A government minister has been accused of ‘dumping’ the prevention and treatment of alcohol abuse onto local authorities.
Appearing before the Health Select Committee last month, public health minister Anne Milton was questioned by MPs over the budget for prevention, identification and advice and for treatment of alcohol problems currently managed by PCTs.
Ms Milton and her officials told the committee the alcohol budget would form part of a ringfenced £2.2 million budget to be given to local authorities which would also cover other areas such as drugs, sexual health and obesity.
But committee member, Rosie Cooper, Labour MP for West Lancashire said it was a mistake to think that ‘dumping’ alcohol strategy on local authorities would solve the problem.
‘The people involved here seem to think that the problem will be solved simply by taking it from the PCTs and dumping it on local authorities where the pressures are great. Social care is going to be a bigger and bigger problem and it is wrong to think that alcohol is going to be a really high priority unless somebody is in charge of actually making it happen.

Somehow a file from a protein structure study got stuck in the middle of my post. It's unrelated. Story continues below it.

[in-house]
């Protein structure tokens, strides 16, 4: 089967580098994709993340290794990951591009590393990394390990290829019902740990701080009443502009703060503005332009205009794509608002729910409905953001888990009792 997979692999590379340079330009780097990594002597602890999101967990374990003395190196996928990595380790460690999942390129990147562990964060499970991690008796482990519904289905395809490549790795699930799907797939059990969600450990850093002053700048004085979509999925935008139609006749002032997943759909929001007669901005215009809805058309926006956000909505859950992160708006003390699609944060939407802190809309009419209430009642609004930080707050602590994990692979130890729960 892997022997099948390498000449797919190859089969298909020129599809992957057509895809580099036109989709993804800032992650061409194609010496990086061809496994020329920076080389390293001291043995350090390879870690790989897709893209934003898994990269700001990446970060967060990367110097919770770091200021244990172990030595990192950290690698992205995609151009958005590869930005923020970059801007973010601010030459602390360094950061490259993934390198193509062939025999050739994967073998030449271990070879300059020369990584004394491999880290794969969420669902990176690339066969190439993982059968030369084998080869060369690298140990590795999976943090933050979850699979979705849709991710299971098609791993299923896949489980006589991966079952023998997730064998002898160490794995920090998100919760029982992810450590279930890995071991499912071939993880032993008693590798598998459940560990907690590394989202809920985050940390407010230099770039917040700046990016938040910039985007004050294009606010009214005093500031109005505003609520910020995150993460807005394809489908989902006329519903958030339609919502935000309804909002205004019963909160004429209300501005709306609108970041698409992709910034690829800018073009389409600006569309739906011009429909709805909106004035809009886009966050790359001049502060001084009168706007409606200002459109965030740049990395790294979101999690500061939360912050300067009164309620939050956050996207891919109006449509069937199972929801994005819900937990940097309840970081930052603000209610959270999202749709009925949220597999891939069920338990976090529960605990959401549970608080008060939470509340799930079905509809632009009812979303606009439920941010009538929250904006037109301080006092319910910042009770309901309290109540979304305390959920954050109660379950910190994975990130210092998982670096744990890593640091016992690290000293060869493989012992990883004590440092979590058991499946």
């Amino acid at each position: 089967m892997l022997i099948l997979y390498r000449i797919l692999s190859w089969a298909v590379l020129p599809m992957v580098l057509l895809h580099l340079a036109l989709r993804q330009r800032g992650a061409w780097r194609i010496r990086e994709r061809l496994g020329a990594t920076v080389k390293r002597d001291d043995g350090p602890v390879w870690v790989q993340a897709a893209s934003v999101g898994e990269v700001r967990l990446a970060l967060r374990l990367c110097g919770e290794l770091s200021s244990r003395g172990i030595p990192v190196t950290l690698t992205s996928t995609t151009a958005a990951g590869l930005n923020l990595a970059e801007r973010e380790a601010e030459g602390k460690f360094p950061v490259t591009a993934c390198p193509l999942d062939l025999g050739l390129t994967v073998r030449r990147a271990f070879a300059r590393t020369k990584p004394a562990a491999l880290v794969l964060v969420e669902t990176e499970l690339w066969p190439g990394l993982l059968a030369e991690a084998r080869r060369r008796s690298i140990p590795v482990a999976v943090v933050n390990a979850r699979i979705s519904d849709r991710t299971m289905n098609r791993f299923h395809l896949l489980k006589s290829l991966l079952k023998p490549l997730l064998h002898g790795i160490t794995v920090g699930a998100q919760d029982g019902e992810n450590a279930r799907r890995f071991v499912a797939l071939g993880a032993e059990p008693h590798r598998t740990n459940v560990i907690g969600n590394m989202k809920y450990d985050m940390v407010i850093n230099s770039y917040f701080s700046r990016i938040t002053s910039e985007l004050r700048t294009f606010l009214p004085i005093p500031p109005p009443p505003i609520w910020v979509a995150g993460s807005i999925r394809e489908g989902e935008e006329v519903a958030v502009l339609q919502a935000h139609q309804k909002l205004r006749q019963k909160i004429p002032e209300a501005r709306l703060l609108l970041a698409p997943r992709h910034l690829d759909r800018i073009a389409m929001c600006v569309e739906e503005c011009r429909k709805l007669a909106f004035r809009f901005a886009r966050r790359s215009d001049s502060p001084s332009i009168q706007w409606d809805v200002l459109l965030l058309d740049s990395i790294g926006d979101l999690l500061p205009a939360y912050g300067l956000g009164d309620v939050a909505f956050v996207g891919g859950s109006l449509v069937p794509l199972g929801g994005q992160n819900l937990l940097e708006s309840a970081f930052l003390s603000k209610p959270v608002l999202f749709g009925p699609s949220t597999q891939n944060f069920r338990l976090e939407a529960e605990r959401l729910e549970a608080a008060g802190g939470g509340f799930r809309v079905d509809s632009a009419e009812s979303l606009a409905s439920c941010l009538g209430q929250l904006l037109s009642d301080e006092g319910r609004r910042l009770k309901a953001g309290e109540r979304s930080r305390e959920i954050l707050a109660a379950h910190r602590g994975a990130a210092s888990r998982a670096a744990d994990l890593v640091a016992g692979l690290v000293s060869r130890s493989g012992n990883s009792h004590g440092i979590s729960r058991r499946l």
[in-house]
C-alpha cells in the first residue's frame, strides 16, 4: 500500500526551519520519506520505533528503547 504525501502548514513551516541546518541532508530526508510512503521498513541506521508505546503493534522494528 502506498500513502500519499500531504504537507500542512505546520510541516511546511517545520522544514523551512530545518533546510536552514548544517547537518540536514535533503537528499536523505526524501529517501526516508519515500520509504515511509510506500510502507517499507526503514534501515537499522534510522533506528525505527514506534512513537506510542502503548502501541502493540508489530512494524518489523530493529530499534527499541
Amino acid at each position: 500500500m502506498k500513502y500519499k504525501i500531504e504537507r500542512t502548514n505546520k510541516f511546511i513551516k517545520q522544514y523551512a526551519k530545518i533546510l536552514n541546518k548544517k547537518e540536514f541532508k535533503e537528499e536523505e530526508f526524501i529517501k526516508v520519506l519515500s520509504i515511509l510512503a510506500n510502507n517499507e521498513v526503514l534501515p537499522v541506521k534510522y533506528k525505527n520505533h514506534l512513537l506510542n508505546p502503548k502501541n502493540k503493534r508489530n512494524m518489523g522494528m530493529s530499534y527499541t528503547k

‘If we just say, ‘The local authorities can do it’ we are going to be still talking about this in 10 years’ time with very little difference from where we are.”
Anne Milton said it was ‘offensive’ to say that public health had been ‘dumped’ on local authorities.
But Ms Cooper added: ‘You have dumped public health on local authorities. They would need a massive injection of resources to make that really work. They are desperate in terms of social care and, because of the cuts that have been made to local government, they are in a really difficult position.”
Ms Milton responded: ‘This is not dumping public health. This is putting public health where we think we can make a difference, not just improving the public’s health but reducing inequalities in health which continue to rise. Public health has a good home.”
The Local Government Association´s written submission which also gave evidence to the select committee said the public health challenges facing local authorities were ‘significant’.
Paul Ogden, senior health adviser at the LGA added: ‘The challenges have changed considerably since the nineteenth century but our role remains pivotal. Over recent years, public health policy and practice have become increasingly medicalised, narrowly targeted and fragmented. Local government is now reasserting its role in improving the health